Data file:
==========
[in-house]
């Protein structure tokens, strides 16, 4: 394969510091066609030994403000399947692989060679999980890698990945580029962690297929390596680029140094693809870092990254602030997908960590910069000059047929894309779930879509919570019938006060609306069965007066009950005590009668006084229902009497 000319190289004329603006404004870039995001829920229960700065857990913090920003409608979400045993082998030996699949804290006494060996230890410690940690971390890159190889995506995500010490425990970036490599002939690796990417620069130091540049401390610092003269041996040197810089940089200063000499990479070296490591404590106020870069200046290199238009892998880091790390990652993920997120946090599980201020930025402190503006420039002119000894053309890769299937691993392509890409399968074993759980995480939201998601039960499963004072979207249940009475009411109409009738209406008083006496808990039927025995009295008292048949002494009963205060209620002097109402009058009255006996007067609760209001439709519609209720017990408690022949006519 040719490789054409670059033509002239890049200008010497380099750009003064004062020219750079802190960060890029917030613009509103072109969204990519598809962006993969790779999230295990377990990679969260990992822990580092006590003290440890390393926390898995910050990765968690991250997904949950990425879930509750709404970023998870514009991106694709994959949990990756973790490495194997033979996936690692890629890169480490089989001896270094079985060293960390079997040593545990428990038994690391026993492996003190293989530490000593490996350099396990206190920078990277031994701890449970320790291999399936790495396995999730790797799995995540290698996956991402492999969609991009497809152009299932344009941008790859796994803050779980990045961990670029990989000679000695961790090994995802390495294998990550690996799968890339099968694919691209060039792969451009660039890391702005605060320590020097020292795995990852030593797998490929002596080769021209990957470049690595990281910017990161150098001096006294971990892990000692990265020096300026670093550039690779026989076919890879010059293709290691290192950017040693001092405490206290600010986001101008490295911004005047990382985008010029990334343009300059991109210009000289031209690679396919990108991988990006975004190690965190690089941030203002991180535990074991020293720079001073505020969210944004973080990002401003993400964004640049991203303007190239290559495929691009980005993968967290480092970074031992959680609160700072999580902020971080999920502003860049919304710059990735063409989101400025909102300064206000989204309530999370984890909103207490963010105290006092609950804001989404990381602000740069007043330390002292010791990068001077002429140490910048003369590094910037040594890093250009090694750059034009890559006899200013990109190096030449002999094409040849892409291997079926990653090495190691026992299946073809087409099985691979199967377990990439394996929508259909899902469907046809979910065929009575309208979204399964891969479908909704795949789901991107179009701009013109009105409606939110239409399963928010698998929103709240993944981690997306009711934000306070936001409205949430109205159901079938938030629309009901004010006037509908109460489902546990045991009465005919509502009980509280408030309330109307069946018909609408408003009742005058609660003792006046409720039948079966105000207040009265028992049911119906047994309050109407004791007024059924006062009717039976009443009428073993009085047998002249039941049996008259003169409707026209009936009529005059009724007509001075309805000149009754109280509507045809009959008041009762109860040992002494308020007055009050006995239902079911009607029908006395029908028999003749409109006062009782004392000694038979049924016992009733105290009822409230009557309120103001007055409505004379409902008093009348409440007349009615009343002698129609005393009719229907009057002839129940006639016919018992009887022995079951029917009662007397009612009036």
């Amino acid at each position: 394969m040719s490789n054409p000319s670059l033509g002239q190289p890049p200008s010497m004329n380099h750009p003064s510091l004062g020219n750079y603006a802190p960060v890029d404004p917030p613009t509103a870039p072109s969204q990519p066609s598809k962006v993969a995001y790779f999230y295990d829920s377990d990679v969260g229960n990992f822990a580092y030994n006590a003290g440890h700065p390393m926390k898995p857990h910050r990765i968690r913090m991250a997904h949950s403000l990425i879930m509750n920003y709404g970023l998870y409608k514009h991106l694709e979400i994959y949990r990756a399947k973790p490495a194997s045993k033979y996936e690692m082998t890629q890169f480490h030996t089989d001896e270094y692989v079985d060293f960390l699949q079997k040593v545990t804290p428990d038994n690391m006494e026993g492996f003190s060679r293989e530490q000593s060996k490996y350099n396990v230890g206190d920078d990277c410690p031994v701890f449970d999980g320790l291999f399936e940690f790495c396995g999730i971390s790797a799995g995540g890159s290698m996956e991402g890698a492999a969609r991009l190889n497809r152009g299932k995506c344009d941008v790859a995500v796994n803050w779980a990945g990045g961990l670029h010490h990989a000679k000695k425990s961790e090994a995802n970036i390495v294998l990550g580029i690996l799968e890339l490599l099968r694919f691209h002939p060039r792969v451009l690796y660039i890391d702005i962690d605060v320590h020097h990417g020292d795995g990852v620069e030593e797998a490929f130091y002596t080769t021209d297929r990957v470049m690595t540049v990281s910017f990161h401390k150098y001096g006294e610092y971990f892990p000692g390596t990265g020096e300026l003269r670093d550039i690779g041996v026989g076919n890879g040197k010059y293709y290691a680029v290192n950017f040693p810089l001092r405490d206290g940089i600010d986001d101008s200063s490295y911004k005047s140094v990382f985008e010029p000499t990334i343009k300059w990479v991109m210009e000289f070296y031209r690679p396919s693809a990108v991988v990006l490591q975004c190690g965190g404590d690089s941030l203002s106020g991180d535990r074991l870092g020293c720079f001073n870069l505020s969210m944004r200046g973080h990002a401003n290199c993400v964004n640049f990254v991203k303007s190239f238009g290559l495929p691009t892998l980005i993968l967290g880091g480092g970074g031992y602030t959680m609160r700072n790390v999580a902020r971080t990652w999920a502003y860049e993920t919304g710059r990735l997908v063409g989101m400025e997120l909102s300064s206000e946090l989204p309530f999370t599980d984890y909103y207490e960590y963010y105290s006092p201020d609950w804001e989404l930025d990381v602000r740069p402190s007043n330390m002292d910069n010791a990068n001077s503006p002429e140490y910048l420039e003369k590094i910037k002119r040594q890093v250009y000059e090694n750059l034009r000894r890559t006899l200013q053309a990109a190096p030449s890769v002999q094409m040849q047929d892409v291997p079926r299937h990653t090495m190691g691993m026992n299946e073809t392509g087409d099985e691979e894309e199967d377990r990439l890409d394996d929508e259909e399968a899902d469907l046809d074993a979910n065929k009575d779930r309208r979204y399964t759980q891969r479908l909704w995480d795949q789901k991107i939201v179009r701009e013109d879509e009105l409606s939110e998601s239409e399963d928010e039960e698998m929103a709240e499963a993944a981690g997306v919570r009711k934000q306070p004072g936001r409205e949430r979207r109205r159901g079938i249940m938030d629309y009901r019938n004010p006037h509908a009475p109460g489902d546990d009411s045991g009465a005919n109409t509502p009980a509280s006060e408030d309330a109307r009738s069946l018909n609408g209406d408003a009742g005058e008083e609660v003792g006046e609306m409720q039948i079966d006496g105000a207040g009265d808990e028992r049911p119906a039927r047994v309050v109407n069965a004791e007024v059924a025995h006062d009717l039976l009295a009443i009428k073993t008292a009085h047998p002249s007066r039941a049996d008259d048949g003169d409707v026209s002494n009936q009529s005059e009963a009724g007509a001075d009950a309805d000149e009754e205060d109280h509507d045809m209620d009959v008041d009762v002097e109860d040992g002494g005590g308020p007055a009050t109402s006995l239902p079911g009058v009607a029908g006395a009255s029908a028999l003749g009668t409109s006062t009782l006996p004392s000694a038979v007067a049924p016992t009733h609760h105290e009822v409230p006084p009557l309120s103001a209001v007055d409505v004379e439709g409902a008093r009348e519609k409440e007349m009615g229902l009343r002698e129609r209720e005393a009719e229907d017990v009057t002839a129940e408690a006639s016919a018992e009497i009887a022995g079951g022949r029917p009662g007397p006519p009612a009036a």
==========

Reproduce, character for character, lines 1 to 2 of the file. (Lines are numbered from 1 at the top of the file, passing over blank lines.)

[in-house]
């Protein structure tokens, strides 16, 4: 394969510091066609030994403000399947692989060679999980890698990945580029962690297929390596680029140094693809870092990254602030997908960590910069000059047929894309779930879509919570019938006060609306069965007066009950005590009668006084229902009497 000319190289004329603006404004870039995001829920229960700065857990913090920003409608979400045993082998030996699949804290006494060996230890410690940690971390890159190889995506995500010490425990970036490599002939690796990417620069130091540049401390610092003269041996040197810089940089200063000499990479070296490591404590106020870069200046290199238009892998880091790390990652993920997120946090599980201020930025402190503006420039002119000894053309890769299937691993392509890409399968074993759980995480939201998601039960499963004072979207249940009475009411109409009738209406008083006496808990039927025995009295008292048949002494009963205060209620002097109402009058009255006996007067609760209001439709519609209720017990408690022949006519 040719490789054409670059033509002239890049200008010497380099750009003064004062020219750079802190960060890029917030613009509103072109969204990519598809962006993969790779999230295990377990990679969260990992822990580092006590003290440890390393926390898995910050990765968690991250997904949950990425879930509750709404970023998870514009991106694709994959949990990756973790490495194997033979996936690692890629890169480490089989001896270094079985060293960390079997040593545990428990038994690391026993492996003190293989530490000593490996350099396990206190920078990277031994701890449970320790291999399936790495396995999730790797799995995540290698996956991402492999969609991009497809152009299932344009941008790859796994803050779980990045961990670029990989000679000695961790090994995802390495294998990550690996799968890339099968694919691209060039792969451009660039890391702005605060320590020097020292795995990852030593797998490929002596080769021209990957470049690595990281910017990161150098001096006294971990892990000692990265020096300026670093550039690779026989076919890879010059293709290691290192950017040693001092405490206290600010986001101008490295911004005047990382985008010029990334343009300059991109210009000289031209690679396919990108991988990006975004190690965190690089941030203002991180535990074991020293720079001073505020969210944004973080990002401003993400964004640049991203303007190239290559495929691009980005993968967290480092970074031992959680609160700072999580902020971080999920502003860049919304710059990735063409989101400025909102300064206000989204309530999370984890909103207490963010105290006092609950804001989404990381602000740069007043330390002292010791990068001077002429140490910048003369590094910037040594890093250009090694750059034009890559006899200013990109190096030449002999094409040849892409291997079926990653090495190691026992299946073809087409099985691979199967377990990439394996929508259909899902469907046809979910065929009575309208979204399964891969479908909704795949789901991107179009701009013109009105409606939110239409399963928010698998929103709240993944981690997306009711934000306070936001409205949430109205159901079938938030629309009901004010006037509908109460489902546990045991009465005919509502009980509280408030309330109307069946018909609408408003009742005058609660003792006046409720039948079966105000207040009265028992049911119906047994309050109407004791007024059924006062009717039976009443009428073993009085047998002249039941049996008259003169409707026209009936009529005059009724007509001075309805000149009754109280509507045809009959008041009762109860040992002494308020007055009050006995239902079911009607029908006395029908028999003749409109006062009782004392000694038979049924016992009733105290009822409230009557309120103001007055409505004379409902008093009348409440007349009615009343002698129609005393009719229907009057002839129940006639016919018992009887022995079951029917009662007397009612009036």